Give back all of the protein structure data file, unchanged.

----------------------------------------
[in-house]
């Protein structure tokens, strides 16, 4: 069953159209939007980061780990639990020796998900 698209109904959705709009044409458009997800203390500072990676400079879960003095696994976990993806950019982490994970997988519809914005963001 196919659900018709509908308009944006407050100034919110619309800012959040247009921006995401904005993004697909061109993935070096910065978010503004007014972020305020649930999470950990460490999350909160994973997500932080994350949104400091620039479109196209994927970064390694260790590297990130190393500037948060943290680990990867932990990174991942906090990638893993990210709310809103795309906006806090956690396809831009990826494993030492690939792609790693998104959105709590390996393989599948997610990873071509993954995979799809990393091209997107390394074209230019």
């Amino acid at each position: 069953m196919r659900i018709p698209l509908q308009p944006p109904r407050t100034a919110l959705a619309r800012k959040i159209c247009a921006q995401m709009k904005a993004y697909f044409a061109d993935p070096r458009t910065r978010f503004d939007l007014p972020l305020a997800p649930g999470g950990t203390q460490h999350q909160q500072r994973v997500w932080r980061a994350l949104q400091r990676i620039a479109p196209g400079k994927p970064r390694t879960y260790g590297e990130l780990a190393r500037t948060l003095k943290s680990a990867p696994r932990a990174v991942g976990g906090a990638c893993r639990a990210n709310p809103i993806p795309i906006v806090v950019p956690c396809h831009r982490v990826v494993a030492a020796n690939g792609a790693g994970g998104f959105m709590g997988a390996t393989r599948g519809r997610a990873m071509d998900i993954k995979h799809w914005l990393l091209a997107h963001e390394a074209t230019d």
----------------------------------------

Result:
[in-house]
């Protein structure tokens, strides 16, 4: 069953159209939007980061780990639990020796998900 698209109904959705709009044409458009997800203390500072990676400079879960003095696994976990993806950019982490994970997988519809914005963001 196919659900018709509908308009944006407050100034919110619309800012959040247009921006995401904005993004697909061109993935070096910065978010503004007014972020305020649930999470950990460490999350909160994973997500932080994350949104400091620039479109196209994927970064390694260790590297990130190393500037948060943290680990990867932990990174991942906090990638893993990210709310809103795309906006806090956690396809831009990826494993030492690939792609790693998104959105709590390996393989599948997610990873071509993954995979799809990393091209997107390394074209230019």
């Amino acid at each position: 069953m196919r659900i018709p698209l509908q308009p944006p109904r407050t100034a919110l959705a619309r800012k959040i159209c247009a921006q995401m709009k904005a993004y697909f044409a061109d993935p070096r458009t910065r978010f503004d939007l007014p972020l305020a997800p649930g999470g950990t203390q460490h999350q909160q500072r994973v997500w932080r980061a994350l949104q400091r990676i620039a479109p196209g400079k994927p970064r390694t879960y260790g590297e990130l780990a190393r500037t948060l003095k943290s680990a990867p696994r932990a990174v991942g976990g906090a990638c893993r639990a990210n709310p809103i993806p795309i906006v806090v950019p956690c396809h831009r982490v990826v494993a030492a020796n690939g792609a790693g994970g998104f959105m709590g997988a390996t393989r599948g519809r997610a990873m071509d998900i993954k995979h799809w914005l990393l091209a997107h963001e390394a074209t230019d």